Fast, efficient, flexible: Additive Manufacturing (3D-printing) in the energy sector
Additive Manufacturing (AM) opens up huge opportunities for Siemens by revolutionizing the manufacturing and repair of components.
Be it rapid prototyping or manufacturing parts for aero-derivative, gas and steam turbines or compressors, they can be designed faster, with increased flexibility, better materials, and optimized efficiency. This way, 3D printing enables cutting edge technologies with reduced time-to-market and quick upgrading of existing assets. Being both a pioneer and a leader in the industrialization of AM, Siemens is in an excellent position to give its customers products and the tools they need for the next generation of power products.
How additive technologies help us shape the future
At the prestigious Additive Next 2019 event, Vladimir Navrotsky had the pleasure to talk about Siemens progress in additive manufacturing (AM) industrialization and field experience of 3D printed gas turbine components. Read more in his recent blog.
Additive Manufacturing revolutionizes industry products by shifting from conventional to digitally driven design, service and repair.
As energy providers seek to improve power production, conventional manufacturing technologies have a harder time meeting the need for more efficient compressors, combustion with reduced emissions or turbines managing higher temperatures. AM helps pushing the technology edge. 3D printing transforms design, by allowing just about any imaginable structure to be created with polymers, metals, or ceramic materials. Even more, Additive Manufacturing virtually demands innovation, as it allows implementing novel geometries that were not possible before. E.g., turbine blades can be cooled by complex internal channels, thereby improving their functional efficiency.
Additionally, AM is fast: It enables rapid prototyping resulting in up to 75% of former development time. And AM is more sustainable by consuming up to 65% less resources, by reducing gas emissions by up to 30% and generally by creating components with longer lifespans. And if a piece as a burner tip needs to be repaired, this process also can be speed up considerably The global market for AM-related materials, machinery, software and services is booming. Siemens intends to help drive this rapid growth by developing next-generation products, engineering services, and digital solutions – comprehensively addressing the entire value chain from design to service.
Case in point: In early 2017 at Siemens’ Lincoln the first successful full-load engine tests for gas turbine blades (SGT-400 Blade 1) completely produced using Additive Manufacturing was achieved. 3D printing facilities at Materials Solutions in Worcester, UK, and in Finspong , Sweden, used Selective Laser Melting (SLM) to design and 3D printed gas turbine blades. It took advantage of the whole technology suite Siemens provides: From the generative design for the digital model to rapid prototyping, a full-scale engine test and finally optimizing cooling designs. All together this resulted in finished blades with a substantially reduced lead time of 75% and minimized risk.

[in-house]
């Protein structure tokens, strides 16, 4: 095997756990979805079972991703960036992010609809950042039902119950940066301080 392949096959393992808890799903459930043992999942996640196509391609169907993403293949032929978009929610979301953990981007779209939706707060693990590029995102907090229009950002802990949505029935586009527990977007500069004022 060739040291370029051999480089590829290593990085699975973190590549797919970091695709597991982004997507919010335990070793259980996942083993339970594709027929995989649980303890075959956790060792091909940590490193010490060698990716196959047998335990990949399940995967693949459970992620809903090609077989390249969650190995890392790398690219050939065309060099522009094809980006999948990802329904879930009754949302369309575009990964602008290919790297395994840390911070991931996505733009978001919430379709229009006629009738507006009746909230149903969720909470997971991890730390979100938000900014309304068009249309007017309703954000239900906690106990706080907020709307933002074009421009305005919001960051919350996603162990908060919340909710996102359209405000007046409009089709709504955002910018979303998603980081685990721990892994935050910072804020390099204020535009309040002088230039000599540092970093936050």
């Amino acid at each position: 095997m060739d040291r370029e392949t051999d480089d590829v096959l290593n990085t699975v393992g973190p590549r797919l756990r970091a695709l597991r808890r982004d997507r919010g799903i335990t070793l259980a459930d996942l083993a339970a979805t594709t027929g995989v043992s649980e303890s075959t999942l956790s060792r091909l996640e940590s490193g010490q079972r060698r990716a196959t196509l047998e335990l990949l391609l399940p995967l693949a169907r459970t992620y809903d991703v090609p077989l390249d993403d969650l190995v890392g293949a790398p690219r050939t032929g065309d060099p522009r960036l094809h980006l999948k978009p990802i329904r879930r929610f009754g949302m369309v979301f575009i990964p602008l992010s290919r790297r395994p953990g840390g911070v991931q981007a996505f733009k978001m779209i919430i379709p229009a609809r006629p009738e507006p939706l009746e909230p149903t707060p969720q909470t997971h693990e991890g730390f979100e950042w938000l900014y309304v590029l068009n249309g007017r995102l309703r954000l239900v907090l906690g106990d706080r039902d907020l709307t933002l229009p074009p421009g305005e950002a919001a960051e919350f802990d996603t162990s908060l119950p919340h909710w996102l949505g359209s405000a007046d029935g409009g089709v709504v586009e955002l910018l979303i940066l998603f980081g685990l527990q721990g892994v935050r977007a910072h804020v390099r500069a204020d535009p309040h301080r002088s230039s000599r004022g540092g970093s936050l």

Unsurprisingly, Siemens is in the process of developing AM-solutions not just for turbine blades, but also turbine vanes, burner nozzles, or radial impellers.
More about Additive Manufacturing
- The Future is 3D – Additive Manufacturing at Siemens
- The Magazine: Additive manufacturing revolution for gas turbines
- Press Feature: Additive Manufacturing: Siemens uses innovative technology to produce gas turbines
- Pictures of the future: New Software Combines 3D Printing with Traditional Manufacturing
- Inventor of the year - high tech repairs of turbine blades
- Dr. Bernd Burbaum: Huge potential for innovation
- Dr. Michael Ott: High-tech Repairs of Turbine Blades
In 2016 Siemens has opened the Laser Cladding Center (LCC) in Nuremberg. This welding facility represents the highest process quality standards and promises to significantly reduce the time required to manufacture and repair compressor-, generator-, steam- turbine rotors, casings and hard coating of valve parts. Laser metal deposition (LMD) – also referred to as laser deposition welding – is a well-established process for years. Another example of its use is for tip repair for gas turbine blades from Siemens.
Laser Metal Deposition (LMD)
Siemens started investing in AM close to its beginnings in 2009 – and went on to develop the technology especially for power generation. For example, in 2012 Siemens installed the first EOS M280 SLM printer specifically adapted for burner repair. In 2013 the first 3D-printed burner tips and burner swirls were installed in commercial gas turbines. In 2016 Siemens acquired Materials Solutions, one of the world leaders in Additive Manufacturing. In 2017 gas turbine blades were successfully printed and tested. In 2017 3D-printed burners heads were also installed for commercial operation. And in 2018 an oil sealing ring for a steam turbine was additively manufactured and installed.
Today, Siemens continues to drive the industrialization and commercialization of 3D-printing especially in the energy sector. Siemens currently provides a comprehensive portfolio of market-leading solutions to fully digitalize AM, from design and engineering software to cutting-edge simulation tools, full machine and shop-floor automation. Therefore, the company is well positioned to drive industrial AM-technology forward into the future.
Siemens’ current R&D focus is to develop more innovative AM-applications along the whole industrial value chain which are cost-efficient, fast, and seamlessly integrated. Within the next 10 years Siemens intends to support a worldwide printer cloud for spare parts on demand from digital twins. A key driver is the development of components that maximize the efficiency of our power generation products.